I cannot think of the spirited and indomitable eleven-year old protagonist Ellen Foster in Kaye Gibbons' novel by the same name without thinking, at the same time, of William Faulkner's Nobel Prize Acceptance Speech in 1950, in which he declares that it is "the writer's duty to help man endure by lifting his heart, by reminding him of the courage and honor and pride and compassion and pity and sacrifice. . ." through the literature that he or she writes and through the characters he or she creates. Ellen, the narrator of her own story, is the quintessence of an indomitable spirit manifested through her inexhaustible voice, as she picks her way, singlehandedly, through a minefield of trial and error decisions and efforts, by the time she is eleven, to find a home where she feels safe from physical and psychological abuse that she has endured at the hands of her father and relatives, both before and after the death of her frail mother. Never characterizing herself as a victim, from the first sentence she utters, never asking for pity, Ellen, with remarkable candor, reacts to, responds to, and acts upon life as it is thrown at her. It is this young-in-years but old-in-perception protagonist, Ellen Foster, that my tenth-grade students at New Haven Academy will come to know from the inside out as they explore how Kaye Gibbons lets her readers in on the multi-facets of the character she has created, and how discovering the facets often depends at least as much upon the reader as on the character.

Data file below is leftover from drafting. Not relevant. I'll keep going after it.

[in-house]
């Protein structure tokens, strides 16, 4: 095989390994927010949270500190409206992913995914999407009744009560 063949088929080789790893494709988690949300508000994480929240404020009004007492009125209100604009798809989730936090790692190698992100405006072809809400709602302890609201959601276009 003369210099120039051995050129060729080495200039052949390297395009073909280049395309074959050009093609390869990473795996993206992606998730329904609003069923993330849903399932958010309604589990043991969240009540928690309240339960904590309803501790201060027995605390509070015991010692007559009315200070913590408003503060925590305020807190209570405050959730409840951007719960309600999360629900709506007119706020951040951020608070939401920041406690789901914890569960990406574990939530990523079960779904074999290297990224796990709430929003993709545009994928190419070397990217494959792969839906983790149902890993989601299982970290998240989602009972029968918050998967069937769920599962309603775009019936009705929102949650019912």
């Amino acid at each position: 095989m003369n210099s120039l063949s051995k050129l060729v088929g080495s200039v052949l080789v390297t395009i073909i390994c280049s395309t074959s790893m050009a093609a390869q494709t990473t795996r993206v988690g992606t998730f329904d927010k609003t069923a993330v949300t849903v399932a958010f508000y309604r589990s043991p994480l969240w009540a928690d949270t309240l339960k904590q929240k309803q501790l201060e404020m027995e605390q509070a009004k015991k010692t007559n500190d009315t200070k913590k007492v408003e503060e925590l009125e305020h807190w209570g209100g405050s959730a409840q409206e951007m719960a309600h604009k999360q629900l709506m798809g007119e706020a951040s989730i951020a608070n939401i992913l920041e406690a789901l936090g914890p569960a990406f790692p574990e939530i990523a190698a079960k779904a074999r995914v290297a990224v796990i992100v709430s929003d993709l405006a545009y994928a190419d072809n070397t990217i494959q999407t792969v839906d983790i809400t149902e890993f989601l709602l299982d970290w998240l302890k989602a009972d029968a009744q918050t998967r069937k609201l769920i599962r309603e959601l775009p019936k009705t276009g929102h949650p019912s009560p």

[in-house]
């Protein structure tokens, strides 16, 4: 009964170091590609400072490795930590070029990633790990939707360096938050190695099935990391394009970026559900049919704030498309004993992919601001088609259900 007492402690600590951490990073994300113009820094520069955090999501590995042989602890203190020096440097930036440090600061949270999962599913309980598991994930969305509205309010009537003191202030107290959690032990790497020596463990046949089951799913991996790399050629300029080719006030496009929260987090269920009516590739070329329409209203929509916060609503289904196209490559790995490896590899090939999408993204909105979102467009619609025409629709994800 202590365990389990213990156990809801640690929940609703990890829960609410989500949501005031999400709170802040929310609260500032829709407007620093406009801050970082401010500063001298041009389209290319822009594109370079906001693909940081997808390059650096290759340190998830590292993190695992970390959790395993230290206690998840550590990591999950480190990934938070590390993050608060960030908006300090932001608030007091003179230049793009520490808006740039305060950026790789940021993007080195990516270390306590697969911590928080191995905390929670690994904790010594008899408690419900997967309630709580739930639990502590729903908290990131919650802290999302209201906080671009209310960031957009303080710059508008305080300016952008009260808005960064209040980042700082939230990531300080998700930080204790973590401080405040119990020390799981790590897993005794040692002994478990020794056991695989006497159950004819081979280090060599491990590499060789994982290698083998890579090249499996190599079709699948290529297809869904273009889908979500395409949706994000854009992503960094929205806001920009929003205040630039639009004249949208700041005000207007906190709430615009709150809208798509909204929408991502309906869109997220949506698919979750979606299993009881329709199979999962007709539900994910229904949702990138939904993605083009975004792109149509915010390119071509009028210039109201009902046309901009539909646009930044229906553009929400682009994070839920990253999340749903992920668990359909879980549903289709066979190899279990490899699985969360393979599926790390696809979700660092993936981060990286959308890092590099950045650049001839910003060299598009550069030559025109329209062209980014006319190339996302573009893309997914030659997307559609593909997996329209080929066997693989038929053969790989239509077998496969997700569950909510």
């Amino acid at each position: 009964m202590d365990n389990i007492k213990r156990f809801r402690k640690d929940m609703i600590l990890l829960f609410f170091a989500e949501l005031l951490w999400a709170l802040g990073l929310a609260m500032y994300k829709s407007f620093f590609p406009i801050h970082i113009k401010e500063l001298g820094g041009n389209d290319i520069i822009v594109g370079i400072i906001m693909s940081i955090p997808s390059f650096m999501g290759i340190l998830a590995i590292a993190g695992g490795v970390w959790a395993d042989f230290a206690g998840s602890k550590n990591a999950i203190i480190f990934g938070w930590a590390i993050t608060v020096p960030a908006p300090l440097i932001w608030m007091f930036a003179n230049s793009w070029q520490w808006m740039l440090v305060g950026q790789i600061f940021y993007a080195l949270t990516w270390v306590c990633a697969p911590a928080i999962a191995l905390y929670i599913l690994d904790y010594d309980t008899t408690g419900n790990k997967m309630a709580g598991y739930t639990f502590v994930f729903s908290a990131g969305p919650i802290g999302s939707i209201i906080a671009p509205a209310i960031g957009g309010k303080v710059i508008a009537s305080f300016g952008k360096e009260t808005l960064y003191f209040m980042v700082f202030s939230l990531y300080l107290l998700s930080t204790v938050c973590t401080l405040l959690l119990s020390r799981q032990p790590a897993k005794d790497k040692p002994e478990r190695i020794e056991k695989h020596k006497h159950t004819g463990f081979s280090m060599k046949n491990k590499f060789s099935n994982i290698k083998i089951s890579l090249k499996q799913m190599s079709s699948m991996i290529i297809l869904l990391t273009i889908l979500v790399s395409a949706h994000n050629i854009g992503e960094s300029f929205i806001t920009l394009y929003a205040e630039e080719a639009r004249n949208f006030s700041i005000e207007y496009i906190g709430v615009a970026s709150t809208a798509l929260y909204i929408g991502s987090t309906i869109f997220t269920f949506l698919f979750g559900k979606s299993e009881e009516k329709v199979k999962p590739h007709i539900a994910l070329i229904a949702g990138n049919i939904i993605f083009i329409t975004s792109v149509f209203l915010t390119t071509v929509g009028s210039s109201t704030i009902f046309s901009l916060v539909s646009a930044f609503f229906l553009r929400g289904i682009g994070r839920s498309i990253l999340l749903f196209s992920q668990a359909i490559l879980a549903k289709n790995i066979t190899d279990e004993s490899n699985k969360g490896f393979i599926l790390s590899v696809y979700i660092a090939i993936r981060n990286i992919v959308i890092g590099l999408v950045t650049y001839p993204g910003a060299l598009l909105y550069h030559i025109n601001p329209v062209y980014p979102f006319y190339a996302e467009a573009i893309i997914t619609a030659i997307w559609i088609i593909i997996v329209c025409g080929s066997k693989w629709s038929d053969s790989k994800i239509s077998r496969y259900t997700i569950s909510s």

Having been both riveted and enchanted by Ellen's spunky yet heart-wrenching character, and planning to teach the novel next year to my tenth-grade classes at New Haven Academy, I knew when I read Professor Jill Campbell's description of her seminar, The Art of Reading People: Characters, Expression, Interpretation, and then heard her discuss this topic at the open house, I was compelled to apply for her seminar and to write my unit on the character of Ellen Foster, so deftly crafted by Kaye Gibbons.